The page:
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June 17, 2024

Alaska Airlines Grounds All Boeing 737 MAX 9 Flights After Critical Part Failure Midair

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Jan 11, 2024

An Alaska Airlines flight from San Francisco to Portland was forced to make an emergency landing Monday after a critical exterior panel blew out in midair, causing rapid decompression. The plane landed safely with no injuries, but the incident has raised major questions around Boeing’s manufacturing and safety protocols.

Alaska Airlines has now grounded all 34 of its Boeing 737 MAX 9 aircraft through at least Saturday for further inspections, leading to hundreds more flight cancellations. The plane model only recently returned to service in Jan 2023 after being grounded for nearly 2 years following two deadly crashes.

Panel Failure Occurs Shortly After Takeoff

Flight 1282 took off from San Francisco International Airport at 2:26 p.m. Monday, headed to Portland International Airport with 159 passengers and 6 crew members on board.

Approximately 15 minutes into the flight at an altitude of 30,000 feet, panels making up part of the exterior plug door near the front left side of the aircraft blew out. This caused rapid decompression, with oxygen masks deploying and items being sucked towards the hole in the fuselage.

“It was like an explosion,” said passenger Joanne Mera, who was seated one row behind where the panel blew out. “We heard this massive noise and everything started shaking violently. The force created a wind tunnel down the length of the plane.”

The quick actions of the pilots were credited with saving lives. After donning their own oxygen masks, they initiated a controlled descent and made an emergency landing back at San Francisco just 17 minutes later.

“The pilots did an amazing job keeping everyone calm while maneuvering the plane back safely with a portion of the aircraft missing,” said passenger Bob Williams. “It was terrifying, but their expertise was on full display.”

Teen Passenger Narrowly Avoids Being Sucked Out Window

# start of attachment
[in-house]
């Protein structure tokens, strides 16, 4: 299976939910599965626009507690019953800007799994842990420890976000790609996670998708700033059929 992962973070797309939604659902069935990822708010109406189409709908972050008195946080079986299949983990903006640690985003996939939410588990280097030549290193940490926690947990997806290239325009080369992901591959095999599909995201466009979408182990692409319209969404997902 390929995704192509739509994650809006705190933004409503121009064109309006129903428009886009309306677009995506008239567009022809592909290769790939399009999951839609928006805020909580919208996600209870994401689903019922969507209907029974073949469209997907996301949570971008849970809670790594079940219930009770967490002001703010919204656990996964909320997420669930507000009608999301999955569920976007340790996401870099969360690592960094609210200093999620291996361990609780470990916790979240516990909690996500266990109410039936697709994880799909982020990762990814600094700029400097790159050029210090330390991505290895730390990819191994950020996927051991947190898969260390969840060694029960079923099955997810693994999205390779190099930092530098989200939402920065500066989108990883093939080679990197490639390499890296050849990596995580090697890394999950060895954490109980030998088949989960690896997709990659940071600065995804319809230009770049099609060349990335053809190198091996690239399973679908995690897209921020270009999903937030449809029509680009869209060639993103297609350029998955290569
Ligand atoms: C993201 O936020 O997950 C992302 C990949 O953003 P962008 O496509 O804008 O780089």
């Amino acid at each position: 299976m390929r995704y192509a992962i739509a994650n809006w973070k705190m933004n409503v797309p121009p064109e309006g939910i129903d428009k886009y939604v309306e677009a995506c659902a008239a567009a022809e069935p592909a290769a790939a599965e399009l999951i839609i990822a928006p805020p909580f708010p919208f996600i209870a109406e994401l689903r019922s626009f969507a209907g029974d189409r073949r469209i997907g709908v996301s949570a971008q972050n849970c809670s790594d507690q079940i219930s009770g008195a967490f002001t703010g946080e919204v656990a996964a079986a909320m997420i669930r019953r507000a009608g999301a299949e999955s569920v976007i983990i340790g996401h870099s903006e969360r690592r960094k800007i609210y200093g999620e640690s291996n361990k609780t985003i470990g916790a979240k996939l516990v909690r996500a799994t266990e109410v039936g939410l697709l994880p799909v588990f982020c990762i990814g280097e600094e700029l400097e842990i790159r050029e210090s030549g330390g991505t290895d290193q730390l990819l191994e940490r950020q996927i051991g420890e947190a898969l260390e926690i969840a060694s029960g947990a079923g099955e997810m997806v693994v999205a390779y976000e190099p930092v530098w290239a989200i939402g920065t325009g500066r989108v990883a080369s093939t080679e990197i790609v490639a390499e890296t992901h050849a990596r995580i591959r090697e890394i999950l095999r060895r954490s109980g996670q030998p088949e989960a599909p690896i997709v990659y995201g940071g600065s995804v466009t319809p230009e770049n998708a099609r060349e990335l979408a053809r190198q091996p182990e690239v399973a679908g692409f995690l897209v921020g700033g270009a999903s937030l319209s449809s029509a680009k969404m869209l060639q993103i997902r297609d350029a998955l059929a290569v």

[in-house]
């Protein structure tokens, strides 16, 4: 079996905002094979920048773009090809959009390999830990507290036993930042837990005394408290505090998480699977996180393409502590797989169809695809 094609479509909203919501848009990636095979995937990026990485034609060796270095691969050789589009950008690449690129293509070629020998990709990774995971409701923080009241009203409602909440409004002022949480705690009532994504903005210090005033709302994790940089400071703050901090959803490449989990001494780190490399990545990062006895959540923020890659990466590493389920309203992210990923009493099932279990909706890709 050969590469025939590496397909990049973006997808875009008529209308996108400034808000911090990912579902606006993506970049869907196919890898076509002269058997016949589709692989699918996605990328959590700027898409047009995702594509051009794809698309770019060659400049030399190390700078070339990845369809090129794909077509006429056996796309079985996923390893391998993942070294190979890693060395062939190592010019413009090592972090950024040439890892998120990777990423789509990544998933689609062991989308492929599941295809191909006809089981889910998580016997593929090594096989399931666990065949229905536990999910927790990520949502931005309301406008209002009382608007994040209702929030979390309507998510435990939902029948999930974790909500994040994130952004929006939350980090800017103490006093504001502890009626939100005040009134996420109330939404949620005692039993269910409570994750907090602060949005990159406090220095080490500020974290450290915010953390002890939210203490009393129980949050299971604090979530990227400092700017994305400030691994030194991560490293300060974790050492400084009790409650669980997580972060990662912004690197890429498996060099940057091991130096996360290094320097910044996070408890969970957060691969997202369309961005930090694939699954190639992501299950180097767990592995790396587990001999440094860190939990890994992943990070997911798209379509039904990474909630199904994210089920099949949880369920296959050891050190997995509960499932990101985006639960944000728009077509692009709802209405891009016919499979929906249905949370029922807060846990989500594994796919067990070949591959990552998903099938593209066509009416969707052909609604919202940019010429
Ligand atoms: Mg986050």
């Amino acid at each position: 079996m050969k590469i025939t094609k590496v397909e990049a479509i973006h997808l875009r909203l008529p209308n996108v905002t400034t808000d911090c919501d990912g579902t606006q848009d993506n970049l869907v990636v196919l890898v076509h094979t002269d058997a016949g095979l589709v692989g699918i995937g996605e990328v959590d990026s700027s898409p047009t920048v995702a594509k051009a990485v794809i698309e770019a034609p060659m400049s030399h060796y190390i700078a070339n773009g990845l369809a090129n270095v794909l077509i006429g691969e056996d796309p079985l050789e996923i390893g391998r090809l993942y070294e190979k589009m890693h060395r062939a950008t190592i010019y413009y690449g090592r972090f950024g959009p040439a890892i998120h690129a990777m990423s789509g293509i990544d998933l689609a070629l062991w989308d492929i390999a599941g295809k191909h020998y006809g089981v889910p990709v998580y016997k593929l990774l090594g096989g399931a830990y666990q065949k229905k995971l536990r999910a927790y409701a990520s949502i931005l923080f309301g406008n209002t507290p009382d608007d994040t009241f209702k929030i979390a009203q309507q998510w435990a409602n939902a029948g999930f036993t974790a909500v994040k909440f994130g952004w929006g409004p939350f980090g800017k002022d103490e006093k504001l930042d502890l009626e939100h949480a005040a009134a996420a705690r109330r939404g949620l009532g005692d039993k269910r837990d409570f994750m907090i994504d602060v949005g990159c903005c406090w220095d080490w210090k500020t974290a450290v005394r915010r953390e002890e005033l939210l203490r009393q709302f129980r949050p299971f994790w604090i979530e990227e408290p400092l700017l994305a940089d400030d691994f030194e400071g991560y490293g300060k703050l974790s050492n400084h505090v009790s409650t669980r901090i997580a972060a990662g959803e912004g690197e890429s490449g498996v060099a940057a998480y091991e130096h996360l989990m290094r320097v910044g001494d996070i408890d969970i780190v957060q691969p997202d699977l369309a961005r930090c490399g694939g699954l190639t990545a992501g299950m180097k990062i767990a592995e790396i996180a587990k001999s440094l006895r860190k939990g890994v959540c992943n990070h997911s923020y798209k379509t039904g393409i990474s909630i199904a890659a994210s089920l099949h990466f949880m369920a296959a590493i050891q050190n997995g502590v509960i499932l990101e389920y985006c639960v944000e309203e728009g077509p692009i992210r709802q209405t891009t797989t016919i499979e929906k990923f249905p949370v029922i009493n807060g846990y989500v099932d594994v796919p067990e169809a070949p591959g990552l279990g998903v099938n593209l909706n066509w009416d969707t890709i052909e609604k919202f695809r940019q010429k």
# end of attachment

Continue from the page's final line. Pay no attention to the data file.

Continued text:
In what passengers called a near-disaster, a male teenager seated in row 15 directly next to the panel failure had his t-shirt ripped off by the force of the blowout. His seatbelt is credited with preventing him from being sucked out of the plane completely.

“I saw his shirt fly off and hit the ceiling while he was pulled up out of his seat, the seat belt cutting into his waist being the only thing still attaching him inside the plane,” said Joanne Mera. “A few more seconds and he would have been gone. It was utterly horrifying.”

The youth was taken to the hospital upon landing for treatment of bruising from the seat belt restraints.

Initial Mechanical Failure Traced to Panel Attachment Bolts

The National Transportation Safety Board, which has taken over the investigation, says early findings indicate several of the bolts attaching the exterior plug door panel did not meet manufacturing specifications.

“The early details we have gathered indicate that multiple bolts holding the panel in place either failed completely or sheared off, likely due to improper installation or defects,” said NTSB spokesperson Erin Martin.

Failed Part Description Potential Issue
Exterior Plug Door Access panel towards front of plane allowing external access to electronics bay Multiple attachment bolts improperly secured or defective from manufacturing process

This critical panel failure depressurized the cabin, causing the violent uncontrolled shaking and suction inside the aircraft. It marks the latest in a string of mechanical failures and oversight issues that have plagued the Boeing Company and threatened passenger safety.

Alaska Airlines Initiates Audit of Entire Boeing 737 MAX 9 Fleet

In response to this event, Alaska Airlines has decided to halt all flights utilizing their Boeing 737 MAX 9 aircraft through at least Jan. 14. Teams have been deployed to visually inspect each of the 34 planes currently in service, checking for any defects or issues with exterior panel bolts and attachments.